Over the years, we as a community have taught children to always ask permission before petting and interacting with a stranger’s dog. Permission has often been granted and as a result, approval is typically expected. This is not and should not be the case.
Permission does not guarantee that a dog will not bite, react or scare your child.
The fact of the matter is, there is a third party involved who also needs to be considered; the dog. As friendly as the human or dog may seem, very few dogs enjoy being approached and touched by humans they do not know, just like us.
Dogs can be protective and aloof with strangers and while the dog may love attention and physical interaction from family and those known to him/her, it can be quite different with passing strangers or children.
Those who may have a reactive dog, a dog that has not been socialised with children or simply does not wish to have their dog be petted by strangers have the right to say “no”. It is important that if you teach your child to always ask permission, that they also are taught to understand it’s okay if they are not allowed. It’s also important to understand that even if the owner says yes, your child’s safety is not guaranteed.
At Found by the Hound, we have always taught children to “Pat with their eyes”.
We understand that even if the owner is agreeable, their dog may not be. We understand that dogs do not necessarily enjoy affection from strangers, and as a result we have seen the damage firsthand.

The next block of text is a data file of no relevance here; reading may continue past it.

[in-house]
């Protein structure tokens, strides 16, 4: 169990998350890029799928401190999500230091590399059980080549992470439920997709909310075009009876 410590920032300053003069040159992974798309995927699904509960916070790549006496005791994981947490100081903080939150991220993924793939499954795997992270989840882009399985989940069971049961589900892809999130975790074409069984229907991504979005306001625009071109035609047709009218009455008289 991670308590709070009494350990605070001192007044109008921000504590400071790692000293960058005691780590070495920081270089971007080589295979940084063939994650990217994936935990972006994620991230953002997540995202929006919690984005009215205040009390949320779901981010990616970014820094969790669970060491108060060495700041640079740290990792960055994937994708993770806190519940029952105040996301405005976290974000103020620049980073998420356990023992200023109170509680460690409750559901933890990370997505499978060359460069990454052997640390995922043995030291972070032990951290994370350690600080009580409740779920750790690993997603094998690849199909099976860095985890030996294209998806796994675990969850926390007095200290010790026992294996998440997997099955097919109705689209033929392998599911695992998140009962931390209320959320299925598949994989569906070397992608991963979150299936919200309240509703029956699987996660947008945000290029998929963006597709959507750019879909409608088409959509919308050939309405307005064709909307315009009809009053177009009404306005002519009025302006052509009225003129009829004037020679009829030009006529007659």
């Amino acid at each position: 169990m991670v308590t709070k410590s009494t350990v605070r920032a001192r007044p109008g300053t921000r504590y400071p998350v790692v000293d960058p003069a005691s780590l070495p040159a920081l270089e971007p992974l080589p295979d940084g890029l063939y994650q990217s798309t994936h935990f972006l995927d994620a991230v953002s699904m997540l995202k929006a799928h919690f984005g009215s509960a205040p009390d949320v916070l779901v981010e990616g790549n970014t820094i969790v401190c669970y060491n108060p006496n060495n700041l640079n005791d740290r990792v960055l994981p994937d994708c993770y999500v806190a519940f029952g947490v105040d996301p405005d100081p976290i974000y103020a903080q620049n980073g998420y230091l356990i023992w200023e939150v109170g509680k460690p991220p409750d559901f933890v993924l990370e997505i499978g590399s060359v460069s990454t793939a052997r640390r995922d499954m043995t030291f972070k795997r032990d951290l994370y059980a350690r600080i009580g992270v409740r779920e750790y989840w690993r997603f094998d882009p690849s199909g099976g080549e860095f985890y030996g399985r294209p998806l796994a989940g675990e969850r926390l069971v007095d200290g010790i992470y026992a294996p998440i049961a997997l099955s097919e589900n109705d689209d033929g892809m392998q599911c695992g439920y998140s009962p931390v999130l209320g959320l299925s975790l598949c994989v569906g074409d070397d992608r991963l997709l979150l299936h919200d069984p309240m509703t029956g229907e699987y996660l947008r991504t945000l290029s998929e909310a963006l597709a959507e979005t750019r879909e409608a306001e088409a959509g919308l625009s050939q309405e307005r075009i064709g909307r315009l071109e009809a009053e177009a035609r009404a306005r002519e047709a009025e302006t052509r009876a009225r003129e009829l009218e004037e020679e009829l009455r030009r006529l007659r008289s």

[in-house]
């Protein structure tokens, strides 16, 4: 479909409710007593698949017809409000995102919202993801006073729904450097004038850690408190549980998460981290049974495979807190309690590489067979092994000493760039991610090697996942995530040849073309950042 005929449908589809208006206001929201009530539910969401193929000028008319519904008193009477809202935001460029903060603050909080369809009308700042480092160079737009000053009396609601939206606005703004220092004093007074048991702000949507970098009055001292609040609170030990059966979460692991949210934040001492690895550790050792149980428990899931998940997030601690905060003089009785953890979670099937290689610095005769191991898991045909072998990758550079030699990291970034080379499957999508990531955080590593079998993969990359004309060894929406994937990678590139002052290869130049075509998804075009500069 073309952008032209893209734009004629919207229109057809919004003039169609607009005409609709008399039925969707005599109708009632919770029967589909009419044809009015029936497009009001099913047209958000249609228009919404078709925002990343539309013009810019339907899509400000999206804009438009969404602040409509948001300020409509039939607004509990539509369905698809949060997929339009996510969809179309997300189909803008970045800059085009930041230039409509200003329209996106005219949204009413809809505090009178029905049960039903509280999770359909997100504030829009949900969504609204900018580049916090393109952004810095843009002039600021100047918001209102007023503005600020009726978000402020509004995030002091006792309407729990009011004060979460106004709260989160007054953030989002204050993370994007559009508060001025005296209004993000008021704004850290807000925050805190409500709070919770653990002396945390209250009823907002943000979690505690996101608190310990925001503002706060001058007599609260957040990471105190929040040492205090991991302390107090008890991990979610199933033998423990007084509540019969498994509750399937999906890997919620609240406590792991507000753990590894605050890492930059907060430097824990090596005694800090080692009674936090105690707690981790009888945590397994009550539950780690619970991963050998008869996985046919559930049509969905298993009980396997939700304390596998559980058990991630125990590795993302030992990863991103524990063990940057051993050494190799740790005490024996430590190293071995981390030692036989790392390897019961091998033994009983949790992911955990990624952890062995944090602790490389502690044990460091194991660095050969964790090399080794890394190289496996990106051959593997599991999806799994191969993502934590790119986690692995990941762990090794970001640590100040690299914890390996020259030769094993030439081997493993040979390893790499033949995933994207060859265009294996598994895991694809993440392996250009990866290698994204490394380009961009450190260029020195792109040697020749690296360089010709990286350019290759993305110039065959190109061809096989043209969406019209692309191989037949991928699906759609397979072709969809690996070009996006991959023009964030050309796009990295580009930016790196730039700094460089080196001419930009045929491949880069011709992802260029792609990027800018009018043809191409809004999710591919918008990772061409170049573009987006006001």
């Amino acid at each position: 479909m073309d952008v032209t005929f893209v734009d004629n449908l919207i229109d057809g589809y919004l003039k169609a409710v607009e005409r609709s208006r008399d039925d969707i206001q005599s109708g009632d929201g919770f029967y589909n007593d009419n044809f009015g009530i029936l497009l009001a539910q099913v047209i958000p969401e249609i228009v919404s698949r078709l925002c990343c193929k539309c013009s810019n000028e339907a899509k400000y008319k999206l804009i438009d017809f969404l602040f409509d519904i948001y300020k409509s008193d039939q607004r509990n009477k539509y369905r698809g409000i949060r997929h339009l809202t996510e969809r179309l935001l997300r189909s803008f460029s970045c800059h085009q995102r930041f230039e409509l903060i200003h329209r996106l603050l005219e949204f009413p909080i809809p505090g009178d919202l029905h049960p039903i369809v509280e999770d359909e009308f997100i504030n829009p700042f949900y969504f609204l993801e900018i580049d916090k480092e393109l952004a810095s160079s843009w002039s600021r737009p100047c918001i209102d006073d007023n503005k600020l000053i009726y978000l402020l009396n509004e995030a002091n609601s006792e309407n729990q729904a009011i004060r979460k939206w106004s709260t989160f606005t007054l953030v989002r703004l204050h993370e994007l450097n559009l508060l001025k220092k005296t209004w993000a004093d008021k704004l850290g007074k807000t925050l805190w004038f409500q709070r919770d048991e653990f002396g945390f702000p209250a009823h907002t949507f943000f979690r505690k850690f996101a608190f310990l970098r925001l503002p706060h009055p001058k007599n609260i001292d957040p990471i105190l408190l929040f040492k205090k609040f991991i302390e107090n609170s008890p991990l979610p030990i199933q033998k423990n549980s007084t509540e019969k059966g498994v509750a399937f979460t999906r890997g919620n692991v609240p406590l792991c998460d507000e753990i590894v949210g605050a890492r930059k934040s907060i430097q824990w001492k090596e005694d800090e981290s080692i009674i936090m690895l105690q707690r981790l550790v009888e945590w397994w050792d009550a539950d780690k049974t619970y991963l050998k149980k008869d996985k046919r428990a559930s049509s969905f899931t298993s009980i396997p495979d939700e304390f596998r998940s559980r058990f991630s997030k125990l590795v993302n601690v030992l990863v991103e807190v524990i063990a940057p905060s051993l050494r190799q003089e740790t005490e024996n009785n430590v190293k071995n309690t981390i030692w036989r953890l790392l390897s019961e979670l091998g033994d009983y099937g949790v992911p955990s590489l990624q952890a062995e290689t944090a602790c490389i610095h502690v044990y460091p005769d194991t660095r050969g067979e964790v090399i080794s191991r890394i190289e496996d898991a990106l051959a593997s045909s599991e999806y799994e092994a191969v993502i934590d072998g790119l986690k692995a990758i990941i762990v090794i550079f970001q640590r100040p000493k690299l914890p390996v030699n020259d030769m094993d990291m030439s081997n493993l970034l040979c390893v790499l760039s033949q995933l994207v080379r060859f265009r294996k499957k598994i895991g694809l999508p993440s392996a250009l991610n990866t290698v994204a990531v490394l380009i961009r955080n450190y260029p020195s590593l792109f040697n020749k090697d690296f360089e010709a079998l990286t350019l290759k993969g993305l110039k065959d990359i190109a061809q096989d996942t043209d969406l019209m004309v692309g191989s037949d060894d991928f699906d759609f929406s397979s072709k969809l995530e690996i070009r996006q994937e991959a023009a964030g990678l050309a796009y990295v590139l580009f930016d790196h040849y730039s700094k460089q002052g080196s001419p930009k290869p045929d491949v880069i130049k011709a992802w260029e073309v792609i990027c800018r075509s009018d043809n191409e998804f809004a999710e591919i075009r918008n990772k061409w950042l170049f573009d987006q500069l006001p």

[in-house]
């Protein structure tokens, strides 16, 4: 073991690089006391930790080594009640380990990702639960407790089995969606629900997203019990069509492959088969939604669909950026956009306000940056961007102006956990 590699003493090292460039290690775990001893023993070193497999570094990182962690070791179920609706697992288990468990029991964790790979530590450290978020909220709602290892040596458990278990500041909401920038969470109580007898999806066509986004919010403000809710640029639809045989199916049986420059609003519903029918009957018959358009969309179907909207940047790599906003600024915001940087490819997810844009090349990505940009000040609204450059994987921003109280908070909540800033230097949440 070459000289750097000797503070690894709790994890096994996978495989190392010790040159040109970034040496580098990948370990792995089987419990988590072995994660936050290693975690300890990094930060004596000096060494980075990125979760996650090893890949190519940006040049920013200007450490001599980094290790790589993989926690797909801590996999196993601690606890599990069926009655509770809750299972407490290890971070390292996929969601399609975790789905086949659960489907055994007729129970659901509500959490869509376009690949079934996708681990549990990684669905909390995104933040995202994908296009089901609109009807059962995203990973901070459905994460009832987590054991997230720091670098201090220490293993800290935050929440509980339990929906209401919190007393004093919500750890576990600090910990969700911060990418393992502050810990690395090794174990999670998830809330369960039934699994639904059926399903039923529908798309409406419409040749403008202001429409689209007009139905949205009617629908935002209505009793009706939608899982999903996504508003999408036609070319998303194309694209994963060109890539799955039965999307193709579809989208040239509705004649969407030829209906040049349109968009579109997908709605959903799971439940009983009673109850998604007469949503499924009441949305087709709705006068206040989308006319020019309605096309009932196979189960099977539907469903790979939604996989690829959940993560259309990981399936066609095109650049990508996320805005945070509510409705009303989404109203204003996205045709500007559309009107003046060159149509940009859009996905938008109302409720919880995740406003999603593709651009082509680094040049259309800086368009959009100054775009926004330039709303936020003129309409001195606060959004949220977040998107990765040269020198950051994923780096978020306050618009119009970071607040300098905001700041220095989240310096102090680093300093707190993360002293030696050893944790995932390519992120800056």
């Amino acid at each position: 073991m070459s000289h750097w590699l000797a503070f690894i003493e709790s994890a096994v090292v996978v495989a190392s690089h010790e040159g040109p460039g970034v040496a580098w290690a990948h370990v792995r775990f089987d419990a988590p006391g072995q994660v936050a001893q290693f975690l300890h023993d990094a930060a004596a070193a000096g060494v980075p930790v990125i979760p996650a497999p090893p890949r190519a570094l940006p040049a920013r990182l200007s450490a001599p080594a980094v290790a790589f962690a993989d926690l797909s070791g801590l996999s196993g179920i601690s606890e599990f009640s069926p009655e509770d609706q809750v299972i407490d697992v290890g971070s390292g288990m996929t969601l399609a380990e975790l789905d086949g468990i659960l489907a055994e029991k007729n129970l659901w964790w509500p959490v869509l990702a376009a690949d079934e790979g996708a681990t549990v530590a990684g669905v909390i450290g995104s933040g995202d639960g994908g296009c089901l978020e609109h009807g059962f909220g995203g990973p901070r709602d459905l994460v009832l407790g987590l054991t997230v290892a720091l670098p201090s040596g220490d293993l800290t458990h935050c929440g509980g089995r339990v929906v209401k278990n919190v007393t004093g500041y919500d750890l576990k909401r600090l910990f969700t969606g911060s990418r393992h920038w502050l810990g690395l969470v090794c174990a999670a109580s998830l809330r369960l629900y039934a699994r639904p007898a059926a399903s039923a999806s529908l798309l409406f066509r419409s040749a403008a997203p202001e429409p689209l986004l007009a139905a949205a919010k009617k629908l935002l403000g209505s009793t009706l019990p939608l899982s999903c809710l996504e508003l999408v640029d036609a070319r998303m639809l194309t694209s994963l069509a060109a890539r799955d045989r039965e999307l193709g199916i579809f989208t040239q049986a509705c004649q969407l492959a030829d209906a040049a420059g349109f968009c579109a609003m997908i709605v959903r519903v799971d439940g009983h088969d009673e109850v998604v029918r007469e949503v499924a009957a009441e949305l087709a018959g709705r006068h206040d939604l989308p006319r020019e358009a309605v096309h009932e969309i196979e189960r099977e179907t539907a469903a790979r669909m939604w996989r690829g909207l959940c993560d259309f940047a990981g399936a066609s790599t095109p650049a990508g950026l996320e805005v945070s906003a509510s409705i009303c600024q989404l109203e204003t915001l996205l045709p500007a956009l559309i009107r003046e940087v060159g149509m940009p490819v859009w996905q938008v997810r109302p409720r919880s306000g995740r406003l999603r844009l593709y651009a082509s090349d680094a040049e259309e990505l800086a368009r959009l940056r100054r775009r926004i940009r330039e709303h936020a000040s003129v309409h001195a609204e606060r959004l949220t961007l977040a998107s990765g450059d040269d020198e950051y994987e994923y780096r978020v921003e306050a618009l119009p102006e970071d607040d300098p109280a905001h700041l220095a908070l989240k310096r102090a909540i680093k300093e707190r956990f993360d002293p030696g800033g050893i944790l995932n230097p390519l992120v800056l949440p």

While it’s respectful to ask permission before petting a dog, is it really in the best interest of the child AND the dog?
Here are other ways your child can safely engage with other dogs
1. Only with permission, gently toss a treat to the dog
2. Speak to the dog; “What a good boy!” and then move on
3. Admire the dog’s attributes; by looking, not touching
4. Address and acknowledge the unfamiliar dog from a safe distance and without any expectation of touch
We understand that there are times were your child may persist. In this instance, a key indication that the dog is happy is its body language. A dog that is showing interest by coming up to you and wiggling its bottom (not just tail but whole butt wag) is a dogs cue it is happy to engage. If the dog just tries to sniff you legs and then turns away from you, it is saying no, respect the dog.
Remember, canine behaviour can be misinterpreted and can change in an instant. You child’s safety is paramount, so it is important to ensure you educate you children about etiquette around unfamiliar dogs. It is also important to respect the wish of the dog and the owner.
Pat with your eyes.
For more information, contact the team at Found by the Hound.